Faces of Rosecrance: Earl Curry

Earl Curry is a Primary Counselor at Rosecrance Griffin Williamson Campus, and has fifteen years’ worth of social work experience. He jokes that he got ‘tricked’ into this career field when he took a part-time job as a hall monitor in a school for at-risk youth, a job that made him realize his true passion. He switched his college major from broadcasting to psychology and sociology, and gained many years of experience working at residential group homes for children with severe mental health disorders. He’s currently pursuing his master’s degree in Human Services Administration through Judson University.

Earl’s use of humor in his counseling style resonates with the clients at Rosecrance. Earl recalls a time when he spoke with a comedian long ago. The comedian explained the key to comedy is being able to laugh at yourself, says Earl.

He adds, “I incorporate that into my own style of doing things. I try to use humor as much as I can, and I talk about myself. Because I talk about where I came from and my own struggles, it opens the door for people to relate to me more.”

Earl is quick to point at that this strategy won’t work for everyone in the field, and that being a counselor to treat substance abuse issues is a complicated task. “It’s tough because we try to set boundaries with the clients,” says Earl, “but I’ve been a counselor for a long time. It’s all about learning and adapting to people.”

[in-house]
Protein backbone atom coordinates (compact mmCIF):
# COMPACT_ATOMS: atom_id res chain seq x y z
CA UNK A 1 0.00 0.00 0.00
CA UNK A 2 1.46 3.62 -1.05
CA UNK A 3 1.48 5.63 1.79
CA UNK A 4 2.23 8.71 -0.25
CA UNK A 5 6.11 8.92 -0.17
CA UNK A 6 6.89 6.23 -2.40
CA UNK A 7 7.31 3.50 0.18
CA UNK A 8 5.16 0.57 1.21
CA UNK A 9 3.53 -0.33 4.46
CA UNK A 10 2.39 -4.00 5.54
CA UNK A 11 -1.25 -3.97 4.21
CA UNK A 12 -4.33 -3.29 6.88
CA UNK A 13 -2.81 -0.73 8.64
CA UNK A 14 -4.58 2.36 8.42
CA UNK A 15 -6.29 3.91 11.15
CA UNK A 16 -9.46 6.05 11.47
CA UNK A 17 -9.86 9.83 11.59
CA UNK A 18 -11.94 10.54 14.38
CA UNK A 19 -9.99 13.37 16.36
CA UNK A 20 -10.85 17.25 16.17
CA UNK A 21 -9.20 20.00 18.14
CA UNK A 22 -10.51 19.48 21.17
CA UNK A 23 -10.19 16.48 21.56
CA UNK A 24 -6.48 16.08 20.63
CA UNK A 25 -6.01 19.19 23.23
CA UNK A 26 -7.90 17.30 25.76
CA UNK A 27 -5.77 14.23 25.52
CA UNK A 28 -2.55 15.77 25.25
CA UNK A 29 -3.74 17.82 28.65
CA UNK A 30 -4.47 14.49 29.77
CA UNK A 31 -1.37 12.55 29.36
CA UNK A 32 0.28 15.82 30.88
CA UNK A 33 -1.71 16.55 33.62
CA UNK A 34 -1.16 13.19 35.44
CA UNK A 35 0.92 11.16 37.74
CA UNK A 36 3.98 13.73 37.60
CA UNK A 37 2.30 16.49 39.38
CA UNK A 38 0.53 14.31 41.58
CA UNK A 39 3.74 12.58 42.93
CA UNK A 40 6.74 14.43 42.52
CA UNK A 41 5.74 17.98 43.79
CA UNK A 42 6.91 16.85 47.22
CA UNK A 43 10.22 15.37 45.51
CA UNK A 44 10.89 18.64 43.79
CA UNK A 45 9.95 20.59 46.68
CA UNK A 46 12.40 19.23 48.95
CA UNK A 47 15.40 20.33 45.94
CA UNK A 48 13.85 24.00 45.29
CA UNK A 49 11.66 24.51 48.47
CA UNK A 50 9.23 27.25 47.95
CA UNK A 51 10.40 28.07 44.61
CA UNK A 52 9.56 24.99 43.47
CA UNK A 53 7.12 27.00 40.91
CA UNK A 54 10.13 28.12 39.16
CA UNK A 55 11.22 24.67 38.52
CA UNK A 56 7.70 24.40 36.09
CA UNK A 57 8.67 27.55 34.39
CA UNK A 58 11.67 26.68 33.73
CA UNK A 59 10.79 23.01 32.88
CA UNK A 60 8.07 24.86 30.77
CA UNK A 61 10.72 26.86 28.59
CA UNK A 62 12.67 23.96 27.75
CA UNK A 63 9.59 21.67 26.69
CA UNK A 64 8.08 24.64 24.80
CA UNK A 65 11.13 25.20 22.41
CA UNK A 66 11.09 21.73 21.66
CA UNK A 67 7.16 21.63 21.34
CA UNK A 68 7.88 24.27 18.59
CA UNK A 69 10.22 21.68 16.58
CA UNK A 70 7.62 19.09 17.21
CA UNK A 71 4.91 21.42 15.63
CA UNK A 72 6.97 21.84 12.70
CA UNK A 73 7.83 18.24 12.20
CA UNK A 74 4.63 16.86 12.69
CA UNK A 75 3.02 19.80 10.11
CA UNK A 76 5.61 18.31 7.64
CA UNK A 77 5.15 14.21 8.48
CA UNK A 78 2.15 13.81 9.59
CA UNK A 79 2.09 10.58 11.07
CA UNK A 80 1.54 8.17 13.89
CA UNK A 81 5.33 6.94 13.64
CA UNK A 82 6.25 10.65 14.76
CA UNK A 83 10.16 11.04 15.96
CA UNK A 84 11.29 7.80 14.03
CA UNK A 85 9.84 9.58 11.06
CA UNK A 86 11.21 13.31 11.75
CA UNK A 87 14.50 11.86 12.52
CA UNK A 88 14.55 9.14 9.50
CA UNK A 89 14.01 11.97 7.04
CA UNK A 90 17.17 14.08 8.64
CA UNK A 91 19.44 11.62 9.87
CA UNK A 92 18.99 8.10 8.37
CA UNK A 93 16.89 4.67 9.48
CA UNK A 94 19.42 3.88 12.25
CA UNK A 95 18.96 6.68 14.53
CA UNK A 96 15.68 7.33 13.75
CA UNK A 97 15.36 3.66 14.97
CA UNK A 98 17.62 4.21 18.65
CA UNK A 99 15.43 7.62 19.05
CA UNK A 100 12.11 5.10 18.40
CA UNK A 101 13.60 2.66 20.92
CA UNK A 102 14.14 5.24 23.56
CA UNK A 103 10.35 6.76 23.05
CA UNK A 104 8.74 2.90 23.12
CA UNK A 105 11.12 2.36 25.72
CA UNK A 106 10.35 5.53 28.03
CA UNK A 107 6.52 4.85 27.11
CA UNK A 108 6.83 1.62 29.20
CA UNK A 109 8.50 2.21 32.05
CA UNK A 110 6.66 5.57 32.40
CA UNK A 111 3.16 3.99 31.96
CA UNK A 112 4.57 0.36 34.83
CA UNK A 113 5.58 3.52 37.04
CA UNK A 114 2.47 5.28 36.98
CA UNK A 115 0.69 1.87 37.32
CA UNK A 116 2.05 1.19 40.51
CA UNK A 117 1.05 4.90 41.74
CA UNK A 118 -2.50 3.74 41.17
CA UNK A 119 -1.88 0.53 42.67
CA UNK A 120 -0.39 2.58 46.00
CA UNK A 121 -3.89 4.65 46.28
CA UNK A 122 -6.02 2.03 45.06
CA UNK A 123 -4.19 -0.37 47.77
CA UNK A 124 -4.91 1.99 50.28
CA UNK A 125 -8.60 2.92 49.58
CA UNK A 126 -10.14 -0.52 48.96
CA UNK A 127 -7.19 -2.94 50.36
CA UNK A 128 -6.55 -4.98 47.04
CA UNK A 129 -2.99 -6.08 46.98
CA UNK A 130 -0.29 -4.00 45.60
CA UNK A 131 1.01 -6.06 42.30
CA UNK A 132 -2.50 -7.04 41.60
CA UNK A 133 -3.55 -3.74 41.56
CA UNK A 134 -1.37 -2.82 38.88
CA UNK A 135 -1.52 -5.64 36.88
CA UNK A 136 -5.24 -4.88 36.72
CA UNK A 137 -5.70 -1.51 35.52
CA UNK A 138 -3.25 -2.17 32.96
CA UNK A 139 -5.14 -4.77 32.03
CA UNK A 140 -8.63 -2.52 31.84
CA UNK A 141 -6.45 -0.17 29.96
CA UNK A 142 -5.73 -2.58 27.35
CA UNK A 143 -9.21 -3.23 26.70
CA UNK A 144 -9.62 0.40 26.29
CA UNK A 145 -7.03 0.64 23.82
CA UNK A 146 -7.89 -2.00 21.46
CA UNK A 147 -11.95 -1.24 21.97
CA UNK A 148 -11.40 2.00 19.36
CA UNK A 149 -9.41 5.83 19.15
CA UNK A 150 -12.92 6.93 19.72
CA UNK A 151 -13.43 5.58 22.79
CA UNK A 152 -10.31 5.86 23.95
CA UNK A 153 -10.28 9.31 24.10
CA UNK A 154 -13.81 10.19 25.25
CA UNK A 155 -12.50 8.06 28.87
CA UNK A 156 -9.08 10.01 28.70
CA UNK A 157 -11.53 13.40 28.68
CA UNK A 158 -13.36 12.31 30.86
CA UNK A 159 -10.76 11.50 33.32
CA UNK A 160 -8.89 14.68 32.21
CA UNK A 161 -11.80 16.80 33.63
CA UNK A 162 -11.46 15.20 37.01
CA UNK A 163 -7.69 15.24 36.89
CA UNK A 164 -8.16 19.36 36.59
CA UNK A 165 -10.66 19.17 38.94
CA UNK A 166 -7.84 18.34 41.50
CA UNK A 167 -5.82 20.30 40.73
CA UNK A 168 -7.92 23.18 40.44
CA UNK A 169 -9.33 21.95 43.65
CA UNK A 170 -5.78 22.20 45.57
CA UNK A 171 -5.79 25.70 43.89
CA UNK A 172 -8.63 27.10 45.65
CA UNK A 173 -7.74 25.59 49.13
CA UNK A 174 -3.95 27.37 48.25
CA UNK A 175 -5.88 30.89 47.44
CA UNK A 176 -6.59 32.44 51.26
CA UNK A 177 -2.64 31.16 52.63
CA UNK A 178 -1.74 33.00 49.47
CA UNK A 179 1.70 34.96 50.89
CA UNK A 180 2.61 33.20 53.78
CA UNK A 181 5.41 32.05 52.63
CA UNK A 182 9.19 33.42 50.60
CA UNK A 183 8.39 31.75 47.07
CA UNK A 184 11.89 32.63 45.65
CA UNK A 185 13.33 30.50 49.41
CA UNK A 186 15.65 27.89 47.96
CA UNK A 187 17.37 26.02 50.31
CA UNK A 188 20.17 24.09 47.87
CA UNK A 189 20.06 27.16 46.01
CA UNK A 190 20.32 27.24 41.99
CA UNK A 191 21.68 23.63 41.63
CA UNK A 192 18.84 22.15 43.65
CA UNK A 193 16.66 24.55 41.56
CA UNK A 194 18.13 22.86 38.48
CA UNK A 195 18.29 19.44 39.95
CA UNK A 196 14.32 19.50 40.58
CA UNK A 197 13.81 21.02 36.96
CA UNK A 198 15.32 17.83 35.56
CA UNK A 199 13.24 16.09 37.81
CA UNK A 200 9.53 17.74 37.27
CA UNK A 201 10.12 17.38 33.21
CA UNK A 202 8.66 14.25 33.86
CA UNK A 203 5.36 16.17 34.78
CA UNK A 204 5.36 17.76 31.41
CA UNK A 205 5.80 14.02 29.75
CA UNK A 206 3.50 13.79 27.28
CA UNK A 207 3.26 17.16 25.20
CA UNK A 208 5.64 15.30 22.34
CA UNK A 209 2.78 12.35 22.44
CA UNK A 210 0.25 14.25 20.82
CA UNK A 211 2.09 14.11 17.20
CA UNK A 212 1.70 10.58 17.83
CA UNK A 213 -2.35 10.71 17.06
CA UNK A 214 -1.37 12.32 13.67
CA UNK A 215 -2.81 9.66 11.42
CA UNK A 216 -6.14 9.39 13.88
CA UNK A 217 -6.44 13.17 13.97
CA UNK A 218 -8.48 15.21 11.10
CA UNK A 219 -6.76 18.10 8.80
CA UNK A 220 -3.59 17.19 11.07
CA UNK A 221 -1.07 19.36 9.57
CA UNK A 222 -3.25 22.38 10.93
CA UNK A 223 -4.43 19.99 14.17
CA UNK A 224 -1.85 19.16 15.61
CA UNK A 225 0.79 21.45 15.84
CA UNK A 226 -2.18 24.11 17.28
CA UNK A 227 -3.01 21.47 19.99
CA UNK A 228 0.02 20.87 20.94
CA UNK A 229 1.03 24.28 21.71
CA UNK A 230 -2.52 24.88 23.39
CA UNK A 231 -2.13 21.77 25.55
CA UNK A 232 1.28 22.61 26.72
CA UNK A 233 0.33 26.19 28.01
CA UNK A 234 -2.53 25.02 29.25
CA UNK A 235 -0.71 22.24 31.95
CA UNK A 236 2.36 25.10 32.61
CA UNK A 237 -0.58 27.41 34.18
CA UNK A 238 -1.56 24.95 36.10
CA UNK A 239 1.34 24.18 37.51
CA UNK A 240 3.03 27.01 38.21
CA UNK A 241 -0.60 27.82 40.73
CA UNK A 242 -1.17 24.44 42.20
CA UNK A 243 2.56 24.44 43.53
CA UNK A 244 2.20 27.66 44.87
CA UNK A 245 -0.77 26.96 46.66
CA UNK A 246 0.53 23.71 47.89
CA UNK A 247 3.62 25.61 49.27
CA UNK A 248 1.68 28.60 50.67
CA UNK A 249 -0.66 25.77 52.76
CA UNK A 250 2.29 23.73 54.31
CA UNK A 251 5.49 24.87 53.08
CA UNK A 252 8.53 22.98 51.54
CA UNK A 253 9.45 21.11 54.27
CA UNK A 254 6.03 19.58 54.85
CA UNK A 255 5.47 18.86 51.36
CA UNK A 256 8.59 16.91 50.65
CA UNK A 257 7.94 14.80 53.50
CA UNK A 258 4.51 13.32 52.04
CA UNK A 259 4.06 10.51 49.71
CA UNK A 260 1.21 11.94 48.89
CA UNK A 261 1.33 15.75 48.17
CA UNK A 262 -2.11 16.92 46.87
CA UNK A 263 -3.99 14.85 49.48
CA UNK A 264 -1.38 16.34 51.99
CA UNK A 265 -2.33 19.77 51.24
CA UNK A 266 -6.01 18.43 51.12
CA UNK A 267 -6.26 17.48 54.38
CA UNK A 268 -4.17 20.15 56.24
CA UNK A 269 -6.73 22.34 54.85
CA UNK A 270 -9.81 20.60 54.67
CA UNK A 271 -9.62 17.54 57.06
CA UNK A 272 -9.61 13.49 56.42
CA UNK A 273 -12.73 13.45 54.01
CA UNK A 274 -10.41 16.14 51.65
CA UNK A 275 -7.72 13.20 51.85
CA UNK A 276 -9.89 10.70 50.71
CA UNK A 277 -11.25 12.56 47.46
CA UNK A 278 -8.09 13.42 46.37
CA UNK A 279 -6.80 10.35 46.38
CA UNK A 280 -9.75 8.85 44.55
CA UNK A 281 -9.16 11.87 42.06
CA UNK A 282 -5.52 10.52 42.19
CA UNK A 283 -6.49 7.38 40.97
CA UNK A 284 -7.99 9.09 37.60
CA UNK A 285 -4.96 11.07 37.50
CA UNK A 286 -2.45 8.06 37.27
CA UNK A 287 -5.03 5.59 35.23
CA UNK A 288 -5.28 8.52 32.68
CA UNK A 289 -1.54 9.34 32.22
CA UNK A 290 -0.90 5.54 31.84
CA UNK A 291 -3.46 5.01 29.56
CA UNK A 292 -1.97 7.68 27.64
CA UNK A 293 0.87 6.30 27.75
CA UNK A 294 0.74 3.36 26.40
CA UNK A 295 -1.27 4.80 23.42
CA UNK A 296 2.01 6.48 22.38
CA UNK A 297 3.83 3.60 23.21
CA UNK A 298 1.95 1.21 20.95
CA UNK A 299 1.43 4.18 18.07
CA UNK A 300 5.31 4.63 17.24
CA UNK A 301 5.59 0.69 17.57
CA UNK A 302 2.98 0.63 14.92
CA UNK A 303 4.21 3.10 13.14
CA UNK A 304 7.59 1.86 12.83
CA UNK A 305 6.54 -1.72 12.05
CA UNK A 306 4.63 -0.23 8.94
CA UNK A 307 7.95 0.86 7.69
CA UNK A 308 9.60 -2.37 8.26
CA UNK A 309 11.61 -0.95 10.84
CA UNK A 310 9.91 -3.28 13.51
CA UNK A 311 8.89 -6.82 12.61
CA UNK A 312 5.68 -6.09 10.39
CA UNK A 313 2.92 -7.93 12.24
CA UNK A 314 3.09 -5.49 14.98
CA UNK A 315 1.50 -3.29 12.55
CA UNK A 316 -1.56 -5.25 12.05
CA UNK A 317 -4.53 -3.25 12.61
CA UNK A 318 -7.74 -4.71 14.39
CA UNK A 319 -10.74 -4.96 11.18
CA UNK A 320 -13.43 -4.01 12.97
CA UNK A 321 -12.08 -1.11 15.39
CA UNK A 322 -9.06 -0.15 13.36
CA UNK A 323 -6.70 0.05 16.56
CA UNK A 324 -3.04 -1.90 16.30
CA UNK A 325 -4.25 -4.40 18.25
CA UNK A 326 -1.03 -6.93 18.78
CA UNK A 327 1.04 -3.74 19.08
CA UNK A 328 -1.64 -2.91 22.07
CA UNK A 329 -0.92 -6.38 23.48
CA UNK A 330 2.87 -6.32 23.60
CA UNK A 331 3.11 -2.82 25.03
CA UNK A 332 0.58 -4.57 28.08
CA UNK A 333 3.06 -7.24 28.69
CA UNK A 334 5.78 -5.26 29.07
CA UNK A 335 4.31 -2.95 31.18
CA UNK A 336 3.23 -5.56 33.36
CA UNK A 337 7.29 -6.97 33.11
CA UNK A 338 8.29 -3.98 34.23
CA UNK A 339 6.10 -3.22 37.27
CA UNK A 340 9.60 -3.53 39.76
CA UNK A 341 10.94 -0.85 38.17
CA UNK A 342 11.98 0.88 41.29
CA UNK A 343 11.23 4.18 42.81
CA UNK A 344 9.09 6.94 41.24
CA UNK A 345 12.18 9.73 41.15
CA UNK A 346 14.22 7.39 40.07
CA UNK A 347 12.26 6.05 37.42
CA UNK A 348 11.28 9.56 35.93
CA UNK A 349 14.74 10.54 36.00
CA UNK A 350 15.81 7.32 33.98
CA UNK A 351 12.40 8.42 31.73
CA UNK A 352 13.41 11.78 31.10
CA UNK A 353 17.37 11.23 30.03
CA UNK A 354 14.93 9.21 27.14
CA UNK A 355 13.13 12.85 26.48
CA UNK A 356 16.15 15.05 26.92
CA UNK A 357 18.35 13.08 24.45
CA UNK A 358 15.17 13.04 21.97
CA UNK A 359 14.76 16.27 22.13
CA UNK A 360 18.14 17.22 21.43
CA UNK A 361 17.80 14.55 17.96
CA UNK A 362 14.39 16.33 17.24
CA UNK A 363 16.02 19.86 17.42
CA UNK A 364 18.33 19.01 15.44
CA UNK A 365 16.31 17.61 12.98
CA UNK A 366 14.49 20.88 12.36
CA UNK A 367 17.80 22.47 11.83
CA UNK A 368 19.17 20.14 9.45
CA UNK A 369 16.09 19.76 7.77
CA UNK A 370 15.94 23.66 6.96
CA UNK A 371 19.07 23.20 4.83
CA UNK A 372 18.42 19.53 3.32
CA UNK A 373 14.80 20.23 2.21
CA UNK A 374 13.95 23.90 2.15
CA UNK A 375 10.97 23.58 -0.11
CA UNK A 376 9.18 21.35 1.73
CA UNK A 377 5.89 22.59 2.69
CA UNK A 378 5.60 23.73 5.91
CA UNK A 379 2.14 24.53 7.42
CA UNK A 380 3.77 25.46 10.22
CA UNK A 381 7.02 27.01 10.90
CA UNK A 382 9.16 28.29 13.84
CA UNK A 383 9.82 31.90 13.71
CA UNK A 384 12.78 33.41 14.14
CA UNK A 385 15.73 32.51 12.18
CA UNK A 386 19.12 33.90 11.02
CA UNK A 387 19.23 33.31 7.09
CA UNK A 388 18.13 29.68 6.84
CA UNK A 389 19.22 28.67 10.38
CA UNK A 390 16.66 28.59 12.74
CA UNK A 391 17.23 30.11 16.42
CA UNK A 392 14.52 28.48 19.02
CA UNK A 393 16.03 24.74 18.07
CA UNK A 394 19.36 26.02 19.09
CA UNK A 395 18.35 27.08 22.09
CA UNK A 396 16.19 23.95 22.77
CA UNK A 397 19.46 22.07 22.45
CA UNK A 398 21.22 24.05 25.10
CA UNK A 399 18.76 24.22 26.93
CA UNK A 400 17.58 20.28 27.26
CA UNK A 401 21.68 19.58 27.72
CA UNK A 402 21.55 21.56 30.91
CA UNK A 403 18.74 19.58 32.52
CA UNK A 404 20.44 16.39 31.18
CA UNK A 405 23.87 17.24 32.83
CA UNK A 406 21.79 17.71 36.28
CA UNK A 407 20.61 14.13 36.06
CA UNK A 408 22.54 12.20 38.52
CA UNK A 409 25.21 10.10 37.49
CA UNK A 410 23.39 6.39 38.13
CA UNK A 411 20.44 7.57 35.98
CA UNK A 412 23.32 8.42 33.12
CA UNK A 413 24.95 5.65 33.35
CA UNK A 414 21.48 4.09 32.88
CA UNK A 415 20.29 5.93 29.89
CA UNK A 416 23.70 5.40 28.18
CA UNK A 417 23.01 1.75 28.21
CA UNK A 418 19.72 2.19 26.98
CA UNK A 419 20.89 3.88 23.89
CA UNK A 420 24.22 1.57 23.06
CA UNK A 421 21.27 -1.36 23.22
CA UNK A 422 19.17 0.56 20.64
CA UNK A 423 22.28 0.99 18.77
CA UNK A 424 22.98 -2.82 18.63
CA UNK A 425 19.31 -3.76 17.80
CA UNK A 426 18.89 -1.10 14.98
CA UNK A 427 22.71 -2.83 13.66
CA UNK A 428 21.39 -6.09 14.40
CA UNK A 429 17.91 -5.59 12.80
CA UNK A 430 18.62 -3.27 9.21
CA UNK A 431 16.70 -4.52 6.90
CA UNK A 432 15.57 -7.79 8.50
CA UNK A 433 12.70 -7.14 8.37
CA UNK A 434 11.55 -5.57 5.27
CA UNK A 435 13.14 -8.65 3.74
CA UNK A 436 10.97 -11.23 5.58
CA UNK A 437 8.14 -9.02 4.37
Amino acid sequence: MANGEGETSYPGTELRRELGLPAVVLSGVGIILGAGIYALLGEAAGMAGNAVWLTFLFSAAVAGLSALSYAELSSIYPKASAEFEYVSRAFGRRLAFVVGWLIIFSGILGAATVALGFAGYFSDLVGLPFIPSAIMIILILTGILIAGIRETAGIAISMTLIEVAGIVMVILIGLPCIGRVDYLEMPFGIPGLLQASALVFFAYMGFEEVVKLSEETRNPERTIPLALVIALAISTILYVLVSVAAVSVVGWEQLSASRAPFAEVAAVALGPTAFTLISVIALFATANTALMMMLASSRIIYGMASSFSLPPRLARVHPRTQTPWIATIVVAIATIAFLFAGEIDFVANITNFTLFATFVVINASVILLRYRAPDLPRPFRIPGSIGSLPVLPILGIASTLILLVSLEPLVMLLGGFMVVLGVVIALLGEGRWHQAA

Earl Curry, Primary Counselor at Rosecrance, talks about how he has seen a rise in clients’ social anxiety because of an increase in screen usage: “In modern society, you grow up looking at screens. When it comes to social interaction, there are a lot of subtle nuances that they miss, in reading people – when to ask questions, when to listen, things like that. I’ve read a lot of studies on how millennials communicate, and a lot of young people struggle with eye contact, tone of voice, and reading body language. There’s a shift in our culture.”

“Our clients have a hard time dealing with emotions. Once they get to an age where they have to really do some interpersonal communication and interact with real people, they realize it’s uncomfortable. Rather than step out of their comfort zone, they isolate. When these kids find drugs, their loneliness can lead to developing a substance abuse habit.”

“In a weird way, even though technology & ‘social media’ is supposed to help us socialize, it isolates us in the real world sometimes. When people leave treatment at Rosecrance, I’ve heard them say the best part about the program was giving them a chance to truly interact with other people for the first time.”